Mayor Kenney Proposes a Change
This year, the City Council has an opportunity. Mayor Kenney’s proposed budget for fiscal years 2017 to 2022 notes that, “[o]n occasion the City will budget additional funds for special municipal projects such as the replacement of voting machines (proposed for FY2019) and these costs will be absorbed under the Finance budget line”. This proposal is gaining traction precisely because it was not passed last year; putting off improvements again will not be regarded well by the public. In fact, this proposal includes precisely the same allotment that city council rejected in 2015 – $22 million dollars. The goals of this proposal are to purchase new voting machines for use in city and county elections, for which Philadelphia’s City Commissioners are responsible. If City Council approves this budget allocation, Philadelphia will be a more transparent, safe and democratic place to engage with the government.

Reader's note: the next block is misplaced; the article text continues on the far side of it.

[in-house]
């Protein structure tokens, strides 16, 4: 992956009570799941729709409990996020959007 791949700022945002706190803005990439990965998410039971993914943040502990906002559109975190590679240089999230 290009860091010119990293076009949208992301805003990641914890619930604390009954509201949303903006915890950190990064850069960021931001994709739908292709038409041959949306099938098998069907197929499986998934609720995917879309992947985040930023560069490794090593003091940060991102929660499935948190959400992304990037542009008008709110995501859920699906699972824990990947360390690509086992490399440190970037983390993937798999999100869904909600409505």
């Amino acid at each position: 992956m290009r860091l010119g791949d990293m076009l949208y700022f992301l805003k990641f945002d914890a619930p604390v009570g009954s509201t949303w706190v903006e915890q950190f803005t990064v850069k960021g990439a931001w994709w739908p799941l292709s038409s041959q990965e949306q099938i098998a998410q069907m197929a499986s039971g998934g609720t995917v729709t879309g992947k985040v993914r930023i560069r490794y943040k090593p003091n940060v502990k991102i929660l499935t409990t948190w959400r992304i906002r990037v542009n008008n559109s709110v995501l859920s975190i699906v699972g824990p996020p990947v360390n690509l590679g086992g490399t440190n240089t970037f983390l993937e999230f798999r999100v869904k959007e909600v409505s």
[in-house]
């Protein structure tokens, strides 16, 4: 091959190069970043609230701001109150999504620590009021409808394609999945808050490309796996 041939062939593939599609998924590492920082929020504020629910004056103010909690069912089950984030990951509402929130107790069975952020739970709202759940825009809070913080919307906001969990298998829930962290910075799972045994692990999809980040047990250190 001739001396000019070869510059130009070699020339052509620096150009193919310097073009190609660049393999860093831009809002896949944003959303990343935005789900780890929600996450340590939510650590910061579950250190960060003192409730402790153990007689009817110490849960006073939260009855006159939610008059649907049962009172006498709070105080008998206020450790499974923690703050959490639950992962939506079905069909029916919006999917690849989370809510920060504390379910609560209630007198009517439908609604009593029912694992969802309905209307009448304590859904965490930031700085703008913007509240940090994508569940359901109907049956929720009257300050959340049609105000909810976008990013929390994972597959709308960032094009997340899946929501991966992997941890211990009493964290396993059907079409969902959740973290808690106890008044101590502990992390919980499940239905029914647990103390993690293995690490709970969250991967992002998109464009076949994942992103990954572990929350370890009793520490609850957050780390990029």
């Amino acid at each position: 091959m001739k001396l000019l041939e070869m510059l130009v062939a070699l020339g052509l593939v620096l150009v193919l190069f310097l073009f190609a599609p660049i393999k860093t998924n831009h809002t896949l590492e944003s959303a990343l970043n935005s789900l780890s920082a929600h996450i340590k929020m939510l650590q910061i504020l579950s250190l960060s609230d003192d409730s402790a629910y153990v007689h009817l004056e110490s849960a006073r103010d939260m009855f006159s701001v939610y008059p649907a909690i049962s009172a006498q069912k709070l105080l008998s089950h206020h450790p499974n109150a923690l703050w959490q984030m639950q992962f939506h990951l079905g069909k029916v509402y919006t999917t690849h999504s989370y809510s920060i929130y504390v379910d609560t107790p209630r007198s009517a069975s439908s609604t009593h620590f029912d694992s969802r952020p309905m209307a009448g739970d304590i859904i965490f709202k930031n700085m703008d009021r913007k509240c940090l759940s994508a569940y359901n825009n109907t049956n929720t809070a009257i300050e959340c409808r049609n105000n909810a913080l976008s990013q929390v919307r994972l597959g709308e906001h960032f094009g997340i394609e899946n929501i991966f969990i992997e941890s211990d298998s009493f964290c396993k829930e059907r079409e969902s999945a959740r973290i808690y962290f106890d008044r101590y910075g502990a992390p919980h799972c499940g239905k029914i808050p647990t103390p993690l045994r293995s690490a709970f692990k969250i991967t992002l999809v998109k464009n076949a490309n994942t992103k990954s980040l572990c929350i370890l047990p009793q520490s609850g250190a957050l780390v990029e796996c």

Technology Isn’t a Problem, Until Suddenly It Is
Investing in infrastructure, and in particular technology infrastructure, is not a politically salient topic in Philadelphia. Until residents experience an issue at the polls related to voting machines – long wait times, slow loading screens, needing the machine to be re-booted in between uses – the citizenry will not feel the need to push for reform. Nevertheless, numerous entities are affected by this problem and should be more concerned about voter technology, as it lays the foundation for our democracy. Stakeholders of this policy change include residents of Philadelphia, potential candidates who are looking to run for office, the City Council, Mayor Kenney, and the City Commissioners’ office.
Encouraging Civic Participation